9 Ways to Maximize your Food During the Corona Crisis

9 practical ways to maximize your food rations during a crisis like Corona, when food access is limited. This will help curb food waste and maintain a healthy diet.

These are tough, and scary times. A lot of things are going to change and it will take along time before normal as we all knew it will come. In the meantime, it it best to make do with that we have now. Here are 9 way I am maximizing my food and I know they will be of help to you.


Meal Prep – If you are a small family/household, meal planning is going to be a lifesaver so that you don’t spend all your time cooking (unless you want to). It will also help you with portion control.

Cook Once – I find cooking once during the day helps reduce the stress of thinking of what to cook next and also frees up time if you are working from home. This means that when preparing breakfast, make lunch and dinner as well so that when it time to eat the two latter meals, all of have to do is warm them.

Consume Perishables First – If you don’t have a fridge/ freezer, consuming your perishable food first will help curb food waste. If you have potatoes and rice, it is better to consume the potatoes first since they don’t last as long as rice.

Improvise (get creative) – Since we are being very mindful about what we can store, it is important to think outside the box and think of various ways you can create multiple meals from the same ingredients. Use this blog for inspiration and ideas on how to cook some of the common foods in different ways. Also Google is your friend.


Take advantage of your Backyard Garden – If you have a backyard garden, this is the time to hunt for all that dodo, yam leaves and pumpkin leaves you have been overlooking. If you can, forage for green vegetables and anything else that is edible. Did you know you can eat banana blossom (empumumpu/embalabala)?

Cook and Eat what You Can – It is time to reduce our portions. After all we are working from home and so less energy is used. There is nothing more wasteful than having to throw away food because it was too much to be finished.

Leftovers are your Best Friend – Yes left overs are going to take you a long way. Make sure that they are kept in appropriate temperatures to avoid food poisoning. You can reheat them the next day and add more ingredients to create a completely new meal.

Stock up on Dried and Smoked Foods – In an attempt to have a balanced diet, sock up on long lasting protein such as groundnut paste, smoked/dried fish and meat and delicacies like malewa. They will take you a long way.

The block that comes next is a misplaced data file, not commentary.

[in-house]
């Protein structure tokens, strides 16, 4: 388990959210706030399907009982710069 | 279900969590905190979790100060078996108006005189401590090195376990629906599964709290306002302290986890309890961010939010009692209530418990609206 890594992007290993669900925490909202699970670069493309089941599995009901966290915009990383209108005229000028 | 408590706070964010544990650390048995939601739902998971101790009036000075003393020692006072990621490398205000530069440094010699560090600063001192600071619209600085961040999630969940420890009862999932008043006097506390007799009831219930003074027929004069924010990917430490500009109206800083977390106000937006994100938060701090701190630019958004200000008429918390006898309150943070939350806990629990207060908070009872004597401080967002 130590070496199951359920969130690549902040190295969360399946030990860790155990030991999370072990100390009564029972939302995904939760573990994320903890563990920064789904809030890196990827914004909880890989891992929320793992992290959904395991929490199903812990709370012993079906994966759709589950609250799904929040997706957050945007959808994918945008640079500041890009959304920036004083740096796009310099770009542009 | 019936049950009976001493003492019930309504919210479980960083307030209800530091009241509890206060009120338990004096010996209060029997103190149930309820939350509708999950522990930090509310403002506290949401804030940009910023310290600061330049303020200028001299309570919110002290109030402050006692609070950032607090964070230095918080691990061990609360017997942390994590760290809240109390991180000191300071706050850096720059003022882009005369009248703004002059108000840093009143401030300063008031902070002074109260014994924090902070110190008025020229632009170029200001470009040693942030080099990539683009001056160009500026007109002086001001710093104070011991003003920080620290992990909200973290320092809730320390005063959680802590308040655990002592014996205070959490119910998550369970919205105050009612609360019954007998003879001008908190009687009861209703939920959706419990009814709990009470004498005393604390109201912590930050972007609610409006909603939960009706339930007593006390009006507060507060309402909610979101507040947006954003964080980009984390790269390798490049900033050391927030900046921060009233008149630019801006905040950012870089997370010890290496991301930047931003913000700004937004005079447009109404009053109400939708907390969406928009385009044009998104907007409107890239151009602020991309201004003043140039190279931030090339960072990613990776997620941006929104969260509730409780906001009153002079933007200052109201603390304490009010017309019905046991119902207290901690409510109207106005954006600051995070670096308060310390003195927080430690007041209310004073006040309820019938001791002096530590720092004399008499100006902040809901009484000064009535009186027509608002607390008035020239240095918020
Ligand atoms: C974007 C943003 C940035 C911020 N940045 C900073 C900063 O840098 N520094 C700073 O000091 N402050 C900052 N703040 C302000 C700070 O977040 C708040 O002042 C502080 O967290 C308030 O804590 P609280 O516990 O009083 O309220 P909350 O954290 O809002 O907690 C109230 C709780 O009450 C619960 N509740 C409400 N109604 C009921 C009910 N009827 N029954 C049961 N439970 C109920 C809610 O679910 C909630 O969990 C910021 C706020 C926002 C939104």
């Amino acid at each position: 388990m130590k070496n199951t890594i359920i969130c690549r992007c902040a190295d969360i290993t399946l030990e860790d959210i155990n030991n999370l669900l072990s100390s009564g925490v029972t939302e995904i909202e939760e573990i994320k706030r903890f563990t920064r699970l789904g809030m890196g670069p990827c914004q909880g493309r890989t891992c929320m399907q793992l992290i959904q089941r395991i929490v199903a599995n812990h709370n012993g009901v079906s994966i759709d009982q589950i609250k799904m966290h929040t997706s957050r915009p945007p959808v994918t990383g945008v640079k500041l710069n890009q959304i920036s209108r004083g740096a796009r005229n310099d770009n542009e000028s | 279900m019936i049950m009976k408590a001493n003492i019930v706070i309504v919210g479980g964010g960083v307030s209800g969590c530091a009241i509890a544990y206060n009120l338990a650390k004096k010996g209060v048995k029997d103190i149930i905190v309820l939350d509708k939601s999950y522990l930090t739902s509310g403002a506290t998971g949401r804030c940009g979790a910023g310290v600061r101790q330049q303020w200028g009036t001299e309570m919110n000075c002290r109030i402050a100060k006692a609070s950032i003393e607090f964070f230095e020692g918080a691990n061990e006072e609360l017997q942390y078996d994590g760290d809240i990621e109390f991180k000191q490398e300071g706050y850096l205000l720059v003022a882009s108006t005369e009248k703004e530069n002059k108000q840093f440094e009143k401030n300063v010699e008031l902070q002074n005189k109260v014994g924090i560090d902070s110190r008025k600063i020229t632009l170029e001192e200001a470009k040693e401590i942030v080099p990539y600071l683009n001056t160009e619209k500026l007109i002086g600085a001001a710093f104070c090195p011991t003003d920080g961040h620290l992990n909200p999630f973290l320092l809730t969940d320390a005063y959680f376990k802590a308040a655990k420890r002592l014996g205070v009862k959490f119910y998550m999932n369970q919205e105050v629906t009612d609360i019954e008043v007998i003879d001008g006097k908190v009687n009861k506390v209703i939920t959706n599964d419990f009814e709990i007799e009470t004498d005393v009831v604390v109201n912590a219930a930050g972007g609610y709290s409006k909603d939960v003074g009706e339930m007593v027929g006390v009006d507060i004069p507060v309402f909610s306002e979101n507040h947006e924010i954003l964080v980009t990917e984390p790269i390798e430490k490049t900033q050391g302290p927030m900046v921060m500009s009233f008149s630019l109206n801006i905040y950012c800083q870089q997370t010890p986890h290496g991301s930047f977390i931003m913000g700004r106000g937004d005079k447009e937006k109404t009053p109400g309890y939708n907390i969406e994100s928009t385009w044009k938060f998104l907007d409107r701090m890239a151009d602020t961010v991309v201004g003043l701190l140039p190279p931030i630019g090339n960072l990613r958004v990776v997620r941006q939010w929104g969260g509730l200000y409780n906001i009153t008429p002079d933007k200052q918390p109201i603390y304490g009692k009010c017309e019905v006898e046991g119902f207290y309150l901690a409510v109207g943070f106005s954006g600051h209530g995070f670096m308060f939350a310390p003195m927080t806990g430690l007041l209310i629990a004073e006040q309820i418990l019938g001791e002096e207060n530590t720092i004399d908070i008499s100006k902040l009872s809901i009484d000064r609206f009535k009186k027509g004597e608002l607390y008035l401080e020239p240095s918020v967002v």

Eat more Vegetables and Fruits – If you can get your hands on fresh vegetables and fruits consume them to boost your immune system.


Stay Safe!

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Rich and Spicy Dodo (Green Amaranth) Shakshuka

Rich tomato base shakshuka with nutrient packed Dodo  (amaranth/callaloo) and a bit of heat from scotch bonnets. Perfect for a low-carb meal. This shakshuka uses dodo, a vegetable that is readily available in most Ugandan backyards.
As a person who lives in Jamaica, one recurring question is:  Is the food the same in ‘Africa’. And in response I have to teach a crash course on how Africa is a massive continent and how we East Africans do not know much about West African food and vice versa. To be honest I have learned more about Nigerian and Ghanaian food while here, which makes sense since West Africa shares the Atlantic Ocean with Jamaica  and we all know what happened during the transatlantic slave trade.  Being here has also put into perspective how massive and diverse our continent is and it’s mind boggling to think that each and every ethnicity has its own way of life.
I normally  shy away from foods of other ethnicities because I do not want to do then an injustice  which is why it took me so long to get on the shakshuka bandwagon. Morocco  is a world of its own that I know nothing about aside from the basic geographic location. And it’s not Morocco but each and every African country. With that said, making shakshuka is my attempt to peek inside this vibrant and colorful nation and it’s uniqueness in flavor and texture.
In this dish, I use dodo ( amaranth) because it is a a super vegetable (it inspired the writing of this Vegetarian e-Book ) with its availability, versatility and ability to withstand harsh conditions. So if you have some dodo growing in the backyard, pluck those leave and make this shakshuka. It will change the way you view dodo.
What you will need:
4 Handfuls of Dodo, chopped and washed
6 Medium Tomatoes
1 C. Water
1 Large onion, finely chopped
5 garlic cloves, crushed and chopped